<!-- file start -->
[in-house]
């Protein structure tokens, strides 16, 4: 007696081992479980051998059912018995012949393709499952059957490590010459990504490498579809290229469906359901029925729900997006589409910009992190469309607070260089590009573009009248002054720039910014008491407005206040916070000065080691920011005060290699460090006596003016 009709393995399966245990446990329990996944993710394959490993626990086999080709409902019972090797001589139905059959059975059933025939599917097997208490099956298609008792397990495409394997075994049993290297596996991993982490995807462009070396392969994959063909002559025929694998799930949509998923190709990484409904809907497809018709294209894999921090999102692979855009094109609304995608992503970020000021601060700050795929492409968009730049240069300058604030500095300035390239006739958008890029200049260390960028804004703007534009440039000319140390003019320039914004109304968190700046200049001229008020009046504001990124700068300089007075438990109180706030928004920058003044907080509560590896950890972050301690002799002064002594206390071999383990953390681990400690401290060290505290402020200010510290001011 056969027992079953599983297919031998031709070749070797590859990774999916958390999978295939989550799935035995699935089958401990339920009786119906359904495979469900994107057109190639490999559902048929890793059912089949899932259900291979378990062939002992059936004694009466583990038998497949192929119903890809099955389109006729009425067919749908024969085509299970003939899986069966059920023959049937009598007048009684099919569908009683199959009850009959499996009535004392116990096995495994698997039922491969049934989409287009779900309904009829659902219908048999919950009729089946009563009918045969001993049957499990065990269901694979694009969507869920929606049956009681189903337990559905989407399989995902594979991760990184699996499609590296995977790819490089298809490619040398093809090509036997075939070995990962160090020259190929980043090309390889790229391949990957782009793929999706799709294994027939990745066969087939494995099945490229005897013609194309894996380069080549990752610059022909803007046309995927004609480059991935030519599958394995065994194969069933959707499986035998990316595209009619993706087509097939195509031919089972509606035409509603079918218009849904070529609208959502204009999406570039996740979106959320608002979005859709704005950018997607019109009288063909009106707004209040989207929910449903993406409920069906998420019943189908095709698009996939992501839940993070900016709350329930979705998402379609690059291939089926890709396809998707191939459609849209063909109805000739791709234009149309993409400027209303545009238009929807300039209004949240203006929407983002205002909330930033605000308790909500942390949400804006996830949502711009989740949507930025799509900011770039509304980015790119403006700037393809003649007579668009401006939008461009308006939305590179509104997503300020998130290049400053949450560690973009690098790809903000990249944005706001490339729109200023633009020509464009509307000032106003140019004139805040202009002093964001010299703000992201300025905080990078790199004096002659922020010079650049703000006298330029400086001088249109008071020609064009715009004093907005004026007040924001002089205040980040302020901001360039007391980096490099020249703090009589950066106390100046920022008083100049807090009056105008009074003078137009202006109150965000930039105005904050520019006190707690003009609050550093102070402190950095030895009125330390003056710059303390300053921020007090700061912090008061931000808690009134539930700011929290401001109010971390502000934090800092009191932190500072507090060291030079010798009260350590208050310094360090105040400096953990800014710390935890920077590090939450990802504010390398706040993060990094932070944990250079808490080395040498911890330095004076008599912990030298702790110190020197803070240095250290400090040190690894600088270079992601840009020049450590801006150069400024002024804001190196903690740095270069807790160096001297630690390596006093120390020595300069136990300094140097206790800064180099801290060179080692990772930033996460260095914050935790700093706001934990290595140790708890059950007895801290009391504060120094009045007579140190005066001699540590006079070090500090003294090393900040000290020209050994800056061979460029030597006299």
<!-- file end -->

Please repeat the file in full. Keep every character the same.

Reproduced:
[in-house]
């Protein structure tokens, strides 16, 4: 007696081992479980051998059912018995012949393709499952059957490590010459990504490498579809290229469906359901029925729900997006589409910009992190469309607070260089590009573009009248002054720039910014008491407005206040916070000065080691920011005060290699460090006596003016 009709393995399966245990446990329990996944993710394959490993626990086999080709409902019972090797001589139905059959059975059933025939599917097997208490099956298609008792397990495409394997075994049993290297596996991993982490995807462009070396392969994959063909002559025929694998799930949509998923190709990484409904809907497809018709294209894999921090999102692979855009094109609304995608992503970020000021601060700050795929492409968009730049240069300058604030500095300035390239006739958008890029200049260390960028804004703007534009440039000319140390003019320039914004109304968190700046200049001229008020009046504001990124700068300089007075438990109180706030928004920058003044907080509560590896950890972050301690002799002064002594206390071999383990953390681990400690401290060290505290402020200010510290001011 056969027992079953599983297919031998031709070749070797590859990774999916958390999978295939989550799935035995699935089958401990339920009786119906359904495979469900994107057109190639490999559902048929890793059912089949899932259900291979378990062939002992059936004694009466583990038998497949192929119903890809099955389109006729009425067919749908024969085509299970003939899986069966059920023959049937009598007048009684099919569908009683199959009850009959499996009535004392116990096995495994698997039922491969049934989409287009779900309904009829659902219908048999919950009729089946009563009918045969001993049957499990065990269901694979694009969507869920929606049956009681189903337990559905989407399989995902594979991760990184699996499609590296995977790819490089298809490619040398093809090509036997075939070995990962160090020259190929980043090309390889790229391949990957782009793929999706799709294994027939990745066969087939494995099945490229005897013609194309894996380069080549990752610059022909803007046309995927004609480059991935030519599958394995065994194969069933959707499986035998990316595209009619993706087509097939195509031919089972509606035409509603079918218009849904070529609208959502204009999406570039996740979106959320608002979005859709704005950018997607019109009288063909009106707004209040989207929910449903993406409920069906998420019943189908095709698009996939992501839940993070900016709350329930979705998402379609690059291939089926890709396809998707191939459609849209063909109805000739791709234009149309993409400027209303545009238009929807300039209004949240203006929407983002205002909330930033605000308790909500942390949400804006996830949502711009989740949507930025799509900011770039509304980015790119403006700037393809003649007579668009401006939008461009308006939305590179509104997503300020998130290049400053949450560690973009690098790809903000990249944005706001490339729109200023633009020509464009509307000032106003140019004139805040202009002093964001010299703000992201300025905080990078790199004096002659922020010079650049703000006298330029400086001088249109008071020609064009715009004093907005004026007040924001002089205040980040302020901001360039007391980096490099020249703090009589950066106390100046920022008083100049807090009056105008009074003078137009202006109150965000930039105005904050520019006190707690003009609050550093102070402190950095030895009125330390003056710059303390300053921020007090700061912090008061931000808690009134539930700011929290401001109010971390502000934090800092009191932190500072507090060291030079010798009260350590208050310094360090105040400096953990800014710390935890920077590090939450990802504010390398706040993060990094932070944990250079808490080395040498911890330095004076008599912990030298702790110190020197803070240095250290400090040190690894600088270079992601840009020049450590801006150069400024002024804001190196903690740095270069807790160096001297630690390596006093120390020595300069136990300094140097206790800064180099801290060179080692990772930033996460260095914050935790700093706001934990290595140790708890059950007895801290009391504060120094009045007579140190005066001699540590006079070090500090003294090393900040000290020209050994800056061979460029030597006299």